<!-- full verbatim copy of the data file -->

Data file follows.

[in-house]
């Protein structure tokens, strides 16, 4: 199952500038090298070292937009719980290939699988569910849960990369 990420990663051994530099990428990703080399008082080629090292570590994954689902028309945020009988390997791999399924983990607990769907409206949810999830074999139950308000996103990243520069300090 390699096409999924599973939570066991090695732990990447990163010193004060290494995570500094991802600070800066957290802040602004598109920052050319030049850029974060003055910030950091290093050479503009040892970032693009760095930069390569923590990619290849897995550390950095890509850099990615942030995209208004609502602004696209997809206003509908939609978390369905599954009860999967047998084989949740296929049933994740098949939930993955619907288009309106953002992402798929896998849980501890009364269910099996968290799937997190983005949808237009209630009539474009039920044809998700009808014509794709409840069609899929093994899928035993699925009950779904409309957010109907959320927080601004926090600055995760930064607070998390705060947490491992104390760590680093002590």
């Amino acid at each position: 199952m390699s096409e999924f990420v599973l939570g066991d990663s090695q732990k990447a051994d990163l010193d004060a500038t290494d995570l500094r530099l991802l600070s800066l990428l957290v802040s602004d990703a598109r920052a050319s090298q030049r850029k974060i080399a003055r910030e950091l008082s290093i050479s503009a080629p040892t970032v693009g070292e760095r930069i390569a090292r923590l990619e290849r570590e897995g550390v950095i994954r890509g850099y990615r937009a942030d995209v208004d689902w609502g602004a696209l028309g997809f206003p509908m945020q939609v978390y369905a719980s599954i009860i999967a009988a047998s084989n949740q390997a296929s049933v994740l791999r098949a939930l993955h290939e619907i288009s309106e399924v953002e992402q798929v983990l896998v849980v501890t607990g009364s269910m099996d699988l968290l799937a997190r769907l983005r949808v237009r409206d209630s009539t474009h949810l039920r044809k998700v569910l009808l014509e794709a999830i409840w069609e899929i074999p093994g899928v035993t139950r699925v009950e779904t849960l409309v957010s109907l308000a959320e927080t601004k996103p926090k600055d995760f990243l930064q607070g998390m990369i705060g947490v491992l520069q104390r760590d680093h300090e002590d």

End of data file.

[in-house]
């Protein structure tokens, strides 16, 4: 199952500038090298070292937009719980290939699988569910849960990369 990420990663051994530099990428990703080399008082080629090292570590994954689902028309945020009988390997791999399924983990607990769907409206949810999830074999139950308000996103990243520069300090 390699096409999924599973939570066991090695732990990447990163010193004060290494995570500094991802600070800066957290802040602004598109920052050319030049850029974060003055910030950091290093050479503009040892970032693009760095930069390569923590990619290849897995550390950095890509850099990615942030995209208004609502602004696209997809206003509908939609978390369905599954009860999967047998084989949740296929049933994740098949939930993955619907288009309106953002992402798929896998849980501890009364269910099996968290799937997190983005949808237009209630009539474009039920044809998700009808014509794709409840069609899929093994899928035993699925009950779904409309957010109907959320927080601004926090600055995760930064607070998390705060947490491992104390760590680093002590």
């Amino acid at each position: 199952m390699s096409e999924f990420v599973l939570g066991d990663s090695q732990k990447a051994d990163l010193d004060a500038t290494d995570l500094r530099l991802l600070s800066l990428l957290v802040s602004d990703a598109r920052a050319s090298q030049r850029k974060i080399a003055r910030e950091l008082s290093i050479s503009a080629p040892t970032v693009g070292e760095r930069i390569a090292r923590l990619e290849r570590e897995g550390v950095i994954r890509g850099y990615r937009a942030d995209v208004d689902w609502g602004a696209l028309g997809f206003p509908m945020q939609v978390y369905a719980s599954i009860i999967a009988a047998s084989n949740q390997a296929s049933v994740l791999r098949a939930l993955h290939e619907i288009s309106e399924v953002e992402q798929v983990l896998v849980v501890t607990g009364s269910m099996d699988l968290l799937a997190r769907l983005r949808v237009r409206d209630s009539t474009h949810l039920r044809k998700v569910l009808l014509e794709a999830i409840w069609e899929i074999p093994g899928v035993t139950r699925v009950e779904t849960l409309v957010s109907l308000a959320e927080t601004k996103p926090k600055d995760f990243l930064q607070g998390m990369i705060g947490v491992l520069q104390r760590d680093h300090e002590d």